SA’s peak waste and recycling industry association welcomes new EO

SA’s peak waste and recycling industry association welcomes new EO

South Australia’s Waste and Recycling Industry Association (WRISA) is set to strengthen its position, with a sharpened focus on its role as an industry advocate.

WRISA President Jim Fairweather said the association has an important role to play in the conversations and policy decisions impacting the management of waste and recycling, amid significant ongoing changes in the sector.

Fairweather explained that in addition to WRISA’s refined focus, the association is welcoming the appointment of a new Executive Officer – waste and resource recovery specialist Adam Gray.

“Mr Gray is an experienced Executive Officer and his knowledge in waste and resource recovery, stakeholder engagement and advocacy is a great fit, as WRISA moves to strengthen its position as a leading industry advocate,” he said.

“More than ever, we need to channel the industry’s voice – ensuring the views of large and small operators inform the legislation that will direct Australia’s approach to waste management and recycling for years to come.

“Since forming in 2017, WRISA has established a great foundation, offering a voice to South Australia’s industry, and we thank the association’s inaugural Executive Officer Chris Brideson for his valuable contribution,” Fairweather said.

Gray said he is looking forward to assisting industry partners see the value of a collective voice to promote the sector, optimise engagement with government and achieve collective business and community benefit.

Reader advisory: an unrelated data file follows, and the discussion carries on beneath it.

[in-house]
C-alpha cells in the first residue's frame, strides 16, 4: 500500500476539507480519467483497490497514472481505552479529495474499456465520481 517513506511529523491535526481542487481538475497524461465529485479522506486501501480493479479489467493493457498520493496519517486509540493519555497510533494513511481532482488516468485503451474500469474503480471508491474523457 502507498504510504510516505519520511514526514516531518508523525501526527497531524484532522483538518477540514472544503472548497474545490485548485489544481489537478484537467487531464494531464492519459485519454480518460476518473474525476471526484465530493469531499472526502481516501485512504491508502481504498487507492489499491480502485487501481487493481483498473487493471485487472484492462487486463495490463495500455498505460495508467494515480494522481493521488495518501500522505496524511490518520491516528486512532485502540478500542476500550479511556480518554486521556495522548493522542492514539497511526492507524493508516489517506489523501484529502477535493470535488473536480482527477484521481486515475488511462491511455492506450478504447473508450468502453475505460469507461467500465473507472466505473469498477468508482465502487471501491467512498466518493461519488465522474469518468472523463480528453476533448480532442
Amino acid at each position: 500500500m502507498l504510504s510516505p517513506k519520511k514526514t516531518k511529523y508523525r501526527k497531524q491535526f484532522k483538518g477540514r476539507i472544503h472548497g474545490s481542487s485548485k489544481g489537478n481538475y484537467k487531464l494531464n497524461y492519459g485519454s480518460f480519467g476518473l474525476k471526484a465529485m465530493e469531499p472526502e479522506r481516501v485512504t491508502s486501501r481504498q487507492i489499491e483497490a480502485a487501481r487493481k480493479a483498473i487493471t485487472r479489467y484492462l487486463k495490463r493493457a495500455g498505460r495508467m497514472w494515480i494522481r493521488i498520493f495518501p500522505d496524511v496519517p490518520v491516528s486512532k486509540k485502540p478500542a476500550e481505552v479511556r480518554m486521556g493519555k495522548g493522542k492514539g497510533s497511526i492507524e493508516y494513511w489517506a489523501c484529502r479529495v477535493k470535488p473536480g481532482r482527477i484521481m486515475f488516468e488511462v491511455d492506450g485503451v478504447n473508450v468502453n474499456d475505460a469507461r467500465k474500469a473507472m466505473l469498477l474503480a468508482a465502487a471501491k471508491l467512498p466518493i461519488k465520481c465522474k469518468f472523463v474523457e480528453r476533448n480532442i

“The waste and recycling sector has huge potential for growth and it’s an extremely exciting industry to work in,” he said.

“Given the cutting-edge developments and new technologies, the sector provides a mix of challenges and opportunities for legislators, regulators and industry alike – and the best way to optimise these for maximum benefit is to find common ground.”

According to Gray, a strong, collective voice and an ability to present evidence-based policy positions will allow the industry to advocate for quality, long-term outcomes for communities, businesses and the environment.

“For that to be a truly representative voice – from large corporates to smaller operators – the industry needs to seize the opportunity to have their views heard, so reaching out to current and potential members will be a high priority,” he said.

“I see a clear opportunity for WRISA to reset, encourage wider representation to inform critical conversations and build policy platforms, and create a new level of member value for South Australia’s waste and recycling operators.”

Gray has experience across local government, private consulting and peak industry associations.

His areas of speciality include waste and recycling, natural resource management, climate adaptation and street lighting.

“I’m looking forward to working with the industry to build a strong voice and positive future for South Australia’s waste and recycling sector,” he said.

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